As the integral part of our three-step process, deploying and testing our material in an Arctic environment is critical for the Ice911 team to gather data on material effectiveness, rehearse deployments in the Arctic, test its instrumentation, and inform its climate modeling.
Our main test site is in Barrow, Alaska located at the Northernmost tip of the U.S. in the Arctic circle, and home to our largest deployments yet. In 2017, we deployed our material solution on 17,500 square meters (over three football fields) of ice, and in 2018, we deployed 15,000 square meters of material with successful results. With our proprietary remote monitoring buoy, we then track how our material is performing during the spring melt from our lab in California.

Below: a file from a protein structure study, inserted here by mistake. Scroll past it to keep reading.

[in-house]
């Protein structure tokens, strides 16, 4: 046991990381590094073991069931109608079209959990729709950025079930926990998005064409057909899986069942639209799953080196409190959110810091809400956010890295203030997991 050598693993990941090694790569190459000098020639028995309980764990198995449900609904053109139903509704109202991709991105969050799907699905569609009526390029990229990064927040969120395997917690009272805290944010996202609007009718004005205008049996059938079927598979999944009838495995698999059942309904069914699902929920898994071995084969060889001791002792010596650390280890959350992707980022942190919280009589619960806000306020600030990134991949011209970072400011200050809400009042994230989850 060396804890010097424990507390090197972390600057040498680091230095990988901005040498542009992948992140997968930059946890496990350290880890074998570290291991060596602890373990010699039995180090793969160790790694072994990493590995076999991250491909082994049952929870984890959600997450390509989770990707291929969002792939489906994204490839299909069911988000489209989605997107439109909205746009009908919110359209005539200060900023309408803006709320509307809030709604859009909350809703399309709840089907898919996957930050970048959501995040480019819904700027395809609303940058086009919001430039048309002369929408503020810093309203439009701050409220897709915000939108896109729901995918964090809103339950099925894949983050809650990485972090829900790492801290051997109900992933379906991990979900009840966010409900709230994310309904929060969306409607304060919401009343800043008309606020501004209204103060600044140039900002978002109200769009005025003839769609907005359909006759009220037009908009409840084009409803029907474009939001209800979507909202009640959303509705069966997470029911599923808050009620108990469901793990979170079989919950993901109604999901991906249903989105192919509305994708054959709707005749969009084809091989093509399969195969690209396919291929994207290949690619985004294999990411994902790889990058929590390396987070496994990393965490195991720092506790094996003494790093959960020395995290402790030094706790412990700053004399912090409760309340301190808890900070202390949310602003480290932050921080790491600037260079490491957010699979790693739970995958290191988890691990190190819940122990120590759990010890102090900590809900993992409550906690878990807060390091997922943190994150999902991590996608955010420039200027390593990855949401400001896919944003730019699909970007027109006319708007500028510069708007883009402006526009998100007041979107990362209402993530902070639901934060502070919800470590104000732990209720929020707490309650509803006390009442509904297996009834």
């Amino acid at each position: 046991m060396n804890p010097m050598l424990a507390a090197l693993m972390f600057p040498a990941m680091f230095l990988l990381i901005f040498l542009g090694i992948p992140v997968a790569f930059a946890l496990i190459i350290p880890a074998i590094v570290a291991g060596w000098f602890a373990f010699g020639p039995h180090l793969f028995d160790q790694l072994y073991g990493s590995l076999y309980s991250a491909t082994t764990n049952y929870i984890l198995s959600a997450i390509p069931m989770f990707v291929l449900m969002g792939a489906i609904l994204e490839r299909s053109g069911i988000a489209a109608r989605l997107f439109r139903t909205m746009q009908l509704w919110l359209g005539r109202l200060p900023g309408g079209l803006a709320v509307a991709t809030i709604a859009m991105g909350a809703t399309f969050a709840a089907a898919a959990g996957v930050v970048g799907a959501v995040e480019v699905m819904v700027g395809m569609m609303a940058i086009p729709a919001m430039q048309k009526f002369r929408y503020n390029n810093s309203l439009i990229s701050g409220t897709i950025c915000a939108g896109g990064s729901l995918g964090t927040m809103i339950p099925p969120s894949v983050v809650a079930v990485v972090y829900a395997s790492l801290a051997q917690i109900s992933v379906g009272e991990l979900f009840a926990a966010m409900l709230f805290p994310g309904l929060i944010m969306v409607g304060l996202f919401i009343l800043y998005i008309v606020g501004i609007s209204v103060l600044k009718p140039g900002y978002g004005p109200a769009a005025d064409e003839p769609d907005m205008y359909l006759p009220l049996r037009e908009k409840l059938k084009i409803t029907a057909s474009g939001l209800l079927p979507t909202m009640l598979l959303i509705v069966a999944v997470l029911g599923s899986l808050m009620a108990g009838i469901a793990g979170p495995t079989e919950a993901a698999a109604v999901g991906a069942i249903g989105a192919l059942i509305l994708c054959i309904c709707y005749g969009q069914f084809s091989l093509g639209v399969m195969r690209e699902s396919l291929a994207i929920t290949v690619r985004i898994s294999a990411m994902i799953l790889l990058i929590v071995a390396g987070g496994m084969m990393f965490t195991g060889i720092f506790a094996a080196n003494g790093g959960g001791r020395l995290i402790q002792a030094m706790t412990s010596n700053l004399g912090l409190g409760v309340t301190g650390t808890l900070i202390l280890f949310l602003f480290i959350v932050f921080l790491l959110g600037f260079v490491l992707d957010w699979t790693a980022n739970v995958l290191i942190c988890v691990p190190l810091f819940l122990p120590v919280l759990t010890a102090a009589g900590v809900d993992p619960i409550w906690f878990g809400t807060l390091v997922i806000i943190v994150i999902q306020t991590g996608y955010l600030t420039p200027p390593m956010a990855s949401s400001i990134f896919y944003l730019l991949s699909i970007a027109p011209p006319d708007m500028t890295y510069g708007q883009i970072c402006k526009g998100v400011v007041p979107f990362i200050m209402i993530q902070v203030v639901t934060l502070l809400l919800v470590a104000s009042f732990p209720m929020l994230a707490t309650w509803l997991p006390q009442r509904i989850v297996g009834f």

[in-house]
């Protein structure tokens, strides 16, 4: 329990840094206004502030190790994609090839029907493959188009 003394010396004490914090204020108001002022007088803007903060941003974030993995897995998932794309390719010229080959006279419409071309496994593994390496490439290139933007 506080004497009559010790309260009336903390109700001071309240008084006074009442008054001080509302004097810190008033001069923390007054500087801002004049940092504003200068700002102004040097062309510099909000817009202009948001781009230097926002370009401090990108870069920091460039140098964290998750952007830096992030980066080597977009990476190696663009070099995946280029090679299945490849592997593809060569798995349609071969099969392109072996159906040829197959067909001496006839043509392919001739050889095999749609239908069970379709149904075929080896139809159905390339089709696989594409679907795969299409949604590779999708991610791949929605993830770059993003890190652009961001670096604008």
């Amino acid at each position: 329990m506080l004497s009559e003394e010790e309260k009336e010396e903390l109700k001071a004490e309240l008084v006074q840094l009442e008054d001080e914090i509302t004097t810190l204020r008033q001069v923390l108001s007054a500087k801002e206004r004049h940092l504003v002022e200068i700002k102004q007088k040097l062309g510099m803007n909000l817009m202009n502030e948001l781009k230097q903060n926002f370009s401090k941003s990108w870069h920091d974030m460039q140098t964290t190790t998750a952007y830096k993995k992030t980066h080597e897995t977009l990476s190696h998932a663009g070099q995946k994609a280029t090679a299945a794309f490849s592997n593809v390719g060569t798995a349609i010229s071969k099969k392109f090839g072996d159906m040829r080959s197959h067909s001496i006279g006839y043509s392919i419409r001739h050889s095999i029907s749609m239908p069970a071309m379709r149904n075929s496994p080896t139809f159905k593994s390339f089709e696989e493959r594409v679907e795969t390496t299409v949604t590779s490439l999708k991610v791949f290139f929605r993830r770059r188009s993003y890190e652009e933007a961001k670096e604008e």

We test our automated material spreader to ensure that material is dispersed in a uniform manner. Our test site also provides real-world experience for deploying in harsh Arctic conditions.
In our most recent 2018 testing season, analysis of treated versus untreated areas showed higher reflectivity in treated areas, as well as higher thickness when observed empirically.
Because testing happens on lake ice, the team is able to observe what happens to the material when the ice fully melts. So far, it is non-reactive and integrates with soil at the shore.